It has really been great watching this family and now when I wake up early I have nothing to log onto online! Honestly, if I had all the time and money I needed, I would go back to school and study ethology. Between the street cats and these birdies, there is so much to take away about how not special people are (or, about how special animals are, if you prefer a positive spin).
I always enjoyed Mayberry re-runs and of course, Matlock, which I watched in many different languages when I lived overseas (I recall French, Japanese and Turkish versions). This is a great scene where Sheriff Andy uses one of Griffith's old stand-up routines to explain Romeo and Juliet to Opie. And please tell me where and when, in the history of the universe, there has been a cuter child actor than Ron Howard? (Speaking of, here is a tribute to Andy from Howard.)
Telecommunication giant Bell Canada is not sponsoring any rodeo events at the Calgary Stampede this year and an animal welfare group says it believes its campaigning had something to do with the move.
The Vancouver Humane Society launched an e-campaign in June 2011, urging the public to demand Bell stop sponsoring the rodeo. The campaign included a pre-written letter that could be sent to Bell chief executive George Cope.
The society says more than 1,200 people had participated before the page was taken down last Friday when the group learned of Bell's change.
"To us, it's a significant change," said Humane Society spokesman Peter Fricker.
"What we hope it means is that it's showing an increase in corporate distaste for the rodeo and obviously we're pleased that Bell Canada is no longer a major sponsor, or a sponsor, of the Stampede rodeo."
Of the five heron babies I have been watching, three have now fledged. The youngest two -- creatively called "Four" and Fiver" -- should fly the nest any day now. So I am checking in frequently, in order to see it happen. 'Twill be a sad day when our little Fiver is gone.
One of the great things about watching the nest is that there are two cameras on it from different angles, and one of them can be moved to survey the surrounding pond. One day in June the following sheer adorable-osity of a mama deer and her fawn was captured. Enjoy.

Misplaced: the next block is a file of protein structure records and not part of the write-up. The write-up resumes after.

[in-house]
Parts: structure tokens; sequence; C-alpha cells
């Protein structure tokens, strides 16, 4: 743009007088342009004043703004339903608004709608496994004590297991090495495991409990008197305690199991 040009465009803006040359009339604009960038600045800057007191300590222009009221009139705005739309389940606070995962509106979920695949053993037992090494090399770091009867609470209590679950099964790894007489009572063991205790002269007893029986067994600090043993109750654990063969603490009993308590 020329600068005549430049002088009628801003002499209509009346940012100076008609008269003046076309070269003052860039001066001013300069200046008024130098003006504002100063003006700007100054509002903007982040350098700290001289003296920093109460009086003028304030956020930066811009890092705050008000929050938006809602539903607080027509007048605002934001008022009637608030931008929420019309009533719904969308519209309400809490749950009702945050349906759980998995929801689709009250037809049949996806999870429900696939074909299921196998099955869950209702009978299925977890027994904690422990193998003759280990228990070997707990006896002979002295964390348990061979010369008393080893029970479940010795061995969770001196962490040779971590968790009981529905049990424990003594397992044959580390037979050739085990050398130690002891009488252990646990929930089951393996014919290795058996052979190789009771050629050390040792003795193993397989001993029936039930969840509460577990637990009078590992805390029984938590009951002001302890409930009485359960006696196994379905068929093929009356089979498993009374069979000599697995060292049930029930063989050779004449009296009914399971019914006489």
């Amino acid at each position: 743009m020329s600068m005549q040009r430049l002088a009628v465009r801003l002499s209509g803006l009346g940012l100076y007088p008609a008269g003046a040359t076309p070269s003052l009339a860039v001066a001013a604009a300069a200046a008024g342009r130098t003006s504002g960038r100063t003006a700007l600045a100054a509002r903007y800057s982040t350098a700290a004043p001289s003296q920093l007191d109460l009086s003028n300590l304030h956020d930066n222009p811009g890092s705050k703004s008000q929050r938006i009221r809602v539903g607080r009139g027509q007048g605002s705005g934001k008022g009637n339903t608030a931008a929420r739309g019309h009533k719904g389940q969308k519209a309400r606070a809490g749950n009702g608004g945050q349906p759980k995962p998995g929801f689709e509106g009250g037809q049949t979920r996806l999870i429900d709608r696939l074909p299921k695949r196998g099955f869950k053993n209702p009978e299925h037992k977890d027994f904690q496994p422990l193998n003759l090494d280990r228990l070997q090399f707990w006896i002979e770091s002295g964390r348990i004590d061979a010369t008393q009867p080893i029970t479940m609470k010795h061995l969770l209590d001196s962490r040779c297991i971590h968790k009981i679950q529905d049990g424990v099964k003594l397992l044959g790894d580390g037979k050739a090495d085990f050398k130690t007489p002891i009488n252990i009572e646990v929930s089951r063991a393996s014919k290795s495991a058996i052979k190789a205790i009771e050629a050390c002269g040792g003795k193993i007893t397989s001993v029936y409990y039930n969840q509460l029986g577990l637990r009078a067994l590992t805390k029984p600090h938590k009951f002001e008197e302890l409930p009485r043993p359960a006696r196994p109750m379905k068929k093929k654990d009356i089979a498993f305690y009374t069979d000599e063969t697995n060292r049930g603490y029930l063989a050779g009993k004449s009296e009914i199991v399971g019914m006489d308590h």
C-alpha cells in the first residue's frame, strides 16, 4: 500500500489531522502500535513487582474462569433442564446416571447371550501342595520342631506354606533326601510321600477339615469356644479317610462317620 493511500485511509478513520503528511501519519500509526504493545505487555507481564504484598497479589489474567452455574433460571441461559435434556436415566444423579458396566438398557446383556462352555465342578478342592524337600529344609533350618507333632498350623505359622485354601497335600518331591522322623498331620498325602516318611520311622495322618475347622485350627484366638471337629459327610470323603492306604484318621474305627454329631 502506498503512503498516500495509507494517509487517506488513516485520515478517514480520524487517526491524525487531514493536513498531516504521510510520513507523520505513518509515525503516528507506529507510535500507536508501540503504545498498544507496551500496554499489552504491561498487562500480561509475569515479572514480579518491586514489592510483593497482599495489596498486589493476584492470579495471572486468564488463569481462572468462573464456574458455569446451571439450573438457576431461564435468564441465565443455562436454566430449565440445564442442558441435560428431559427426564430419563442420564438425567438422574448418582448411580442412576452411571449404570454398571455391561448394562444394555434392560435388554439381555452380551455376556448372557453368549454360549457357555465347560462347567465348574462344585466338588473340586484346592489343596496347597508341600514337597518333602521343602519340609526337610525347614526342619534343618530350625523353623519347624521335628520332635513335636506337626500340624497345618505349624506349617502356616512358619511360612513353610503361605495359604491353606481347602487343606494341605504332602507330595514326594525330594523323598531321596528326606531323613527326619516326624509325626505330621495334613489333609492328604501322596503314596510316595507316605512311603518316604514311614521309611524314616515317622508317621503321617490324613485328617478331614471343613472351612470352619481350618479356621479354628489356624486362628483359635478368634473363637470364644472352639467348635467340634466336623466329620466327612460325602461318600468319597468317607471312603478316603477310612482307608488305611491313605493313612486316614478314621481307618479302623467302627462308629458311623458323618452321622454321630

Along with other members of the Italian team, Balotelli had visited Auschwitz earlier this month before the start of the tournament, which is being co-hosted by Poland, and he was reportedly the player most affected by the visit.
I watched a news report of that visit, and was impressed and pleased that the team went there during their training time for the Euro. The English and Dutch teams did the same. But guess which team couldn't be bothered to go? That's right, the German team! Their justification was that their training ground was in Gdansk (the other teams were in Krakow, closer to Auschwitz) and it would have taken too much time out of their scheduled training to pay their respects.
Hmm...yeah, and that training time really paid off, didn't it? Especially when Italy kicked your asses. If I believed in God, I would call that divine justice.
Here is the Sky news report (in Italian) of gli Azzurri at Auschwitz-Birkenau.
I'm thrilled to see Pirlo getting so much praise and glory these days. He deserves it. But it's funny as he has been around for years and has won MANY trophies. In fact, I first declared my undying love and stalkerishness to him back in 2006, when Italy won the World Cup. If I hadn't deleted my old blog I would be able to link to a post that proves my loyalty. Here he is, looking -- as I have often said -- every inch the Bond villain. I heard an English sports commentator say that Pirlo looks like "a contract killer" and then adding that if he had been sent after Jason Bourne, the latter would have been killed. Just ask Joe Hart!